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PEAK-System® PCAN®-Basic

Controller Area Network (CAN) is one of the widely used Fieldbus protocols in industrial automation. On Linux, applications can talk to a CAN bus over SocketCAN. On Windows, applications talk to a CAN bus using vendor-provided libraries.

Today we are demonstrate how to use a CAN library, PCAN-Basic, from PEAK-System Technik GmbH. In this tutorial, we will show you an example how to begin with a ROS package, integrate with the CAN library, and perform the basic I/O to a CAN Bus.

For more details, visit PEAK-System.


  • You have a machine with Windows 10 installed.
  • You have ROS Melodic Desktop Full installed.
  • You have PCAN adapters. We use PCAN-miniPCIe in this tutorial.
  • You have the CAN adapters connected to a CAN network and all devices are commissioned to work.
  • You have a ROS command prompt ready to use.

Step 1: Creating a ROS package

Firstly, you will need a catkin workspace to begin with. Assuming you have an empty workspace under c:\can_ws, now create a new package.

:: change the directory to the source subfolder.
c:\can_ws> cd src

:: create your owned package
c:\can_ws\src> catkin_create_pkg my_pkg

Step 2: Adding PCAN-Basic SDK

The next step is to add PCAN-Basic library into your package. This example shows a way to pull and place the library into the correct location by CMake convention. Now open and edit the CMakeLists.txt under src\my_pkg.

# Decide what architecture for the target
set(TARGET_ARCH "Win32")
    set(TARGET_ARCH "x64")

# Create locations to place the PCAN-Basic library

# Pull down the PCAN-Basic library
    URL_MD5 d388e723046e7b2f6bd06489a12a3d96
    PREFIX ${CMAKE_BINARY_DIR}/pcan-basic
    INSTALL_COMMAND ${CMAKE_COMMAND} -E copy_directory
                    <SOURCE_DIR>/include ${CMAKE_BINARY_DIR}/installed/pcan-basic/include
            <SOURCE_DIR>/${TARGET_ARCH}/PCANBasic.dll ${CMAKE_BINARY_DIR}/installed/pcan-basic/bin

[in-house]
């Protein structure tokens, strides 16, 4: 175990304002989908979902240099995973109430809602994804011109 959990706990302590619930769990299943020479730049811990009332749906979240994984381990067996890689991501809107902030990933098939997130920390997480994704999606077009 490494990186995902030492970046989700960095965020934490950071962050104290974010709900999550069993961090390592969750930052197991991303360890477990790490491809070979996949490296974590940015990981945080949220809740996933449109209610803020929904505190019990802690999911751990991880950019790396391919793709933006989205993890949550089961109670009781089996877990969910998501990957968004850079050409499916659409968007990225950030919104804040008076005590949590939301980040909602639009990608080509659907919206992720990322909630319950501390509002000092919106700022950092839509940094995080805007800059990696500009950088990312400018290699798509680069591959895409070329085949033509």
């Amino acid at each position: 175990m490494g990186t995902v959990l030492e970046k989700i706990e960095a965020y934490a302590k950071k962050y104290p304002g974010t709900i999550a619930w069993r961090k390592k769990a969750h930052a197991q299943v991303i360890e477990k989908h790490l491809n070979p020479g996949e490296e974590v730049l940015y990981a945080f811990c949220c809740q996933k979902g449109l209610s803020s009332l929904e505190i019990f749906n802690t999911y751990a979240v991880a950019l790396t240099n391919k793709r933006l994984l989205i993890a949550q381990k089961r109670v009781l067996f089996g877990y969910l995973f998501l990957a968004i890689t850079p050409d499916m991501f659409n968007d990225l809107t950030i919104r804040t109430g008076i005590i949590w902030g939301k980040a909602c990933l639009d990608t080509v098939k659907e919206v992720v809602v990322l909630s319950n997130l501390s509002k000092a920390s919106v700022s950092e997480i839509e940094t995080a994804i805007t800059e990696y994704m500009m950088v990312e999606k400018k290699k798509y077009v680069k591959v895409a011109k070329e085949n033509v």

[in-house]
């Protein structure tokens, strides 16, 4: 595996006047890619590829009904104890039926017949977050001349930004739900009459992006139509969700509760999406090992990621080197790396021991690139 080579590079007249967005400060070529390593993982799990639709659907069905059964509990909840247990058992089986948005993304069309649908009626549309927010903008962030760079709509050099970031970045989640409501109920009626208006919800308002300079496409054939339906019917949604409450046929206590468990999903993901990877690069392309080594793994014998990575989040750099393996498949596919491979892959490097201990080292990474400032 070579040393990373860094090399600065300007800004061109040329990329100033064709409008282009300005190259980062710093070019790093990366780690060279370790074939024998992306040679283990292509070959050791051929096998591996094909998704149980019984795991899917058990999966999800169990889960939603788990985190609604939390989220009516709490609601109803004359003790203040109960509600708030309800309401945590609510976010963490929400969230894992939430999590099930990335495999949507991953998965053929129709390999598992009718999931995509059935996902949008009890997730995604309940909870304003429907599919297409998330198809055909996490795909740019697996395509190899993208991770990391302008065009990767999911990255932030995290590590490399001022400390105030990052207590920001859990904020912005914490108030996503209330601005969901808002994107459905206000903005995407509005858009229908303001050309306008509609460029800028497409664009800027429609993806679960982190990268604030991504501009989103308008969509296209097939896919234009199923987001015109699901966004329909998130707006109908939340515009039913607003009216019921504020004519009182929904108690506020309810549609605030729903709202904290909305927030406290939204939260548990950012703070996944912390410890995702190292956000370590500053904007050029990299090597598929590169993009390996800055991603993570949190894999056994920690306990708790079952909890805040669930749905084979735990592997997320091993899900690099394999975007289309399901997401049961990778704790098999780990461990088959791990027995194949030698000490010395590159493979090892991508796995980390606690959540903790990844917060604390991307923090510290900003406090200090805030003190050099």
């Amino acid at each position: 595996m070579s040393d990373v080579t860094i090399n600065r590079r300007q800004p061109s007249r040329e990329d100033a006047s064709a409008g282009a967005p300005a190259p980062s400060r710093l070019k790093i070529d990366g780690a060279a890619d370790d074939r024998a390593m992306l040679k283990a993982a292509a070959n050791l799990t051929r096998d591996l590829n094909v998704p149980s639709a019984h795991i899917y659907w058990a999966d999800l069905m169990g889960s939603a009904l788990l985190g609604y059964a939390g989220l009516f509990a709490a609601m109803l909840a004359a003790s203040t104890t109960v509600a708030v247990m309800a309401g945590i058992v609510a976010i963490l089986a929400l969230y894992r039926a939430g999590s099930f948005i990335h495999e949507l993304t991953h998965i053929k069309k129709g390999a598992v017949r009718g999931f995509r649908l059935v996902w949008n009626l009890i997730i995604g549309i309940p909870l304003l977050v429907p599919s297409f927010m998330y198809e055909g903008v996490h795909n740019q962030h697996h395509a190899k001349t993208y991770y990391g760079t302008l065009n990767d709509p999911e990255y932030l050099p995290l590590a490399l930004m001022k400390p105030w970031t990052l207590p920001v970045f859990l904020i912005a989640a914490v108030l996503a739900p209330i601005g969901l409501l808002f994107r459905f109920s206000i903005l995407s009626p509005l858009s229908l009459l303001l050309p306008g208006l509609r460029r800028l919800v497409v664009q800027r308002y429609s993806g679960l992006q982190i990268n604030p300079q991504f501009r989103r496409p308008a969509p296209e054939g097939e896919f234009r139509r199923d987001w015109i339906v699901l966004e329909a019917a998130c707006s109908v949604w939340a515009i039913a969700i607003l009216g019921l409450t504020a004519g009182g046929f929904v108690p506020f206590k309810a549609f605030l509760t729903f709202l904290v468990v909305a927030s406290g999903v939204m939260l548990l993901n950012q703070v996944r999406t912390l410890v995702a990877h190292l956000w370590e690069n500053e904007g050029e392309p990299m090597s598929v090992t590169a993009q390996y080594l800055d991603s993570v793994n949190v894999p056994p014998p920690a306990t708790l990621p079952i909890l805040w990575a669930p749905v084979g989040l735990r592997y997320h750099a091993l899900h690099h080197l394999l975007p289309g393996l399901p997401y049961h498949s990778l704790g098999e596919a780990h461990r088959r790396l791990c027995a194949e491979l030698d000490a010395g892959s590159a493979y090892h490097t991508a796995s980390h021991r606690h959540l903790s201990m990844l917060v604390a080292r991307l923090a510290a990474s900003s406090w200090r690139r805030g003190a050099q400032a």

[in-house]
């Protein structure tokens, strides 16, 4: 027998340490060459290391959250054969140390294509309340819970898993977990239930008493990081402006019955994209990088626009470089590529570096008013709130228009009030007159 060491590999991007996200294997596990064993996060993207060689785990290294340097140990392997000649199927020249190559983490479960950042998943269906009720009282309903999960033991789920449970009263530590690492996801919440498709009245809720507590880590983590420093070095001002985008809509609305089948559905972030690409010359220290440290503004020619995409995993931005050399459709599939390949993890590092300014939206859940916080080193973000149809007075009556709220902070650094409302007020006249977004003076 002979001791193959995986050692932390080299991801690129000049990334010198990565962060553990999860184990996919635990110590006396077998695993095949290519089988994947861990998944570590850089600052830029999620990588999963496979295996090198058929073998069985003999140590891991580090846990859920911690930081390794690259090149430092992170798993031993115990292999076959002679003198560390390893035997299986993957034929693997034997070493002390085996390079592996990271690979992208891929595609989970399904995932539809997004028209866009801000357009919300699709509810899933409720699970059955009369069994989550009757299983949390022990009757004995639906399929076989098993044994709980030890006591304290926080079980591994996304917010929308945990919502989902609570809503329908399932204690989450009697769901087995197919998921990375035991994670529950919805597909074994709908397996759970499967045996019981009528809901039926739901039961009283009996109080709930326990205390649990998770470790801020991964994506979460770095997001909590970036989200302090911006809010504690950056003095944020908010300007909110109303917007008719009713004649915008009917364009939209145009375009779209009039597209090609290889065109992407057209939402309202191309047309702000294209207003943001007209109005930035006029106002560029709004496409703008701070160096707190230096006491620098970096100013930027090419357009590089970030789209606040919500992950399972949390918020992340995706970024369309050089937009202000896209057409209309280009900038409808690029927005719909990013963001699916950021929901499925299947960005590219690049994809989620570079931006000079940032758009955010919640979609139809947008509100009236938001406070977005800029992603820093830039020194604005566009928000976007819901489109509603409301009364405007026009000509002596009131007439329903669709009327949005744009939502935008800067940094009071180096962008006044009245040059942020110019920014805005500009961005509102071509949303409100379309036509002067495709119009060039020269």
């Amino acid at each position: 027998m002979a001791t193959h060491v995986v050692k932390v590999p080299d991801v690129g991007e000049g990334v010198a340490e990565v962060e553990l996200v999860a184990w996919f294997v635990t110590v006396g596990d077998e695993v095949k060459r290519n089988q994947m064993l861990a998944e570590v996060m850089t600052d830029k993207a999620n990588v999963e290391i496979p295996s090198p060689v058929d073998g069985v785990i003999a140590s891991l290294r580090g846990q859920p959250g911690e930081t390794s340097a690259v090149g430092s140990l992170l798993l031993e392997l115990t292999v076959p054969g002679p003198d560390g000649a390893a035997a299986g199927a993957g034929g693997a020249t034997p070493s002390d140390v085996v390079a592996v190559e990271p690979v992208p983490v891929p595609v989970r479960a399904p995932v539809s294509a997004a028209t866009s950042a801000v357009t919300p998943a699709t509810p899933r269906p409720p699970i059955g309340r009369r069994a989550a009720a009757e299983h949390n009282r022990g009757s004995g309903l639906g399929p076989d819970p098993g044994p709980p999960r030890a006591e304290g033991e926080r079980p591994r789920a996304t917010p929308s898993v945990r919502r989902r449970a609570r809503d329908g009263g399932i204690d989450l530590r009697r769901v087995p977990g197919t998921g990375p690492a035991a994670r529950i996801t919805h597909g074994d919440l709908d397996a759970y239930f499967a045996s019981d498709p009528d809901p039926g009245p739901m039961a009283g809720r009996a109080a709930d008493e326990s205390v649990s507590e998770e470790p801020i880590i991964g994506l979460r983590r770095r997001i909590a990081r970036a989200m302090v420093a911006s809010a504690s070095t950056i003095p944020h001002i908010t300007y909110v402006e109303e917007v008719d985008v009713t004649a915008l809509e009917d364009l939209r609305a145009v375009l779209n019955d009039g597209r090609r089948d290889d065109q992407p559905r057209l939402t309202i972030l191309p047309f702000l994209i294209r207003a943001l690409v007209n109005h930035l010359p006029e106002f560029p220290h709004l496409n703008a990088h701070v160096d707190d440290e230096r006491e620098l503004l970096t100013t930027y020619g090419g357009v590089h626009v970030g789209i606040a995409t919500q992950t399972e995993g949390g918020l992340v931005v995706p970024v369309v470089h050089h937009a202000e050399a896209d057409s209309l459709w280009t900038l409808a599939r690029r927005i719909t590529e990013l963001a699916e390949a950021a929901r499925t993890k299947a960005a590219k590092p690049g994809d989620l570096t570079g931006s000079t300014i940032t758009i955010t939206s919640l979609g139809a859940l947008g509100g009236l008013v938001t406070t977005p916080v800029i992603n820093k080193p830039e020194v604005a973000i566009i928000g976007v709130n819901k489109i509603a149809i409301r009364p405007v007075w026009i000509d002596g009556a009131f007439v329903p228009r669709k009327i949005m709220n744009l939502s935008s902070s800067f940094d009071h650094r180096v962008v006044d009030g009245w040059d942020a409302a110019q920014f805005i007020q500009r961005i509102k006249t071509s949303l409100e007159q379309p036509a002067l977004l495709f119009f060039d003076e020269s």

<SOURCE_DIR>/${TARGET_ARCH}/VC_LIB/PCANBasic.lib ${CMAKE_BINARY_DIR}/installed/pcan-basic/lib

# Initialize include paths and library paths
set(pcan_LIBRARIES ${CMAKE_BINARY_DIR}/installed/pcan-basic/lib/PCANBasic.lib)
set(pcan_INCLUDE_DIRS ${CMAKE_BINARY_DIR}/installed/pcan-basic/include)

# Remember to install the DLL side-by-side to ROS application

And now you can build the package and see if everything is set up correctly.

:: Build the workspace
c:\can_ws> catkin_make install

:: Add the install space into the current environment.
c:\can_ws> install\setup.bat

Step 3: Adding Simple CAN Read\Write Loop

Now you have the PCAN-Basic library ready to use in your ROS workspace. We are going to add a simple node doing the basic read/write loop. Now you go to the editor, create a file of src/my_pkg/src/my_pkg_node.cpp under your workspace, and copy & paste the below code:

#include <windows.h>
#include <PCANBasic.h>

#include <exception>
#include <iostream>

#include <ros/ros.h>
#include <ros/callback_queue.h>
#include <ros/console.h>

class PCANLoop
        TPCANStatus result = CAN_Initialize(PCAN_PCIBUS1, PCAN_BAUD_500K);
        if (result != PCAN_ERROR_OK)
            throw std::runtime_error("CAN_Initialize failed.");

    void process()

        while(read()); // process till the queue goes empty

    bool read()
        TPCANMsg received = {0};

        TPCANStatus result = CAN_Read(PCAN_PCIBUS1, &received, NULL);
        if (result == PCAN_ERROR_QRCVEMPTY)
            return false;
        else if (result == PCAN_ERROR_OK)
            // COMMENT: read the message here.
            return true;

        throw std::runtime_error("CAN_Read failed.");

    void send()
        // COMMENT: replace the message with yours.
        TPCANMsg request = {0};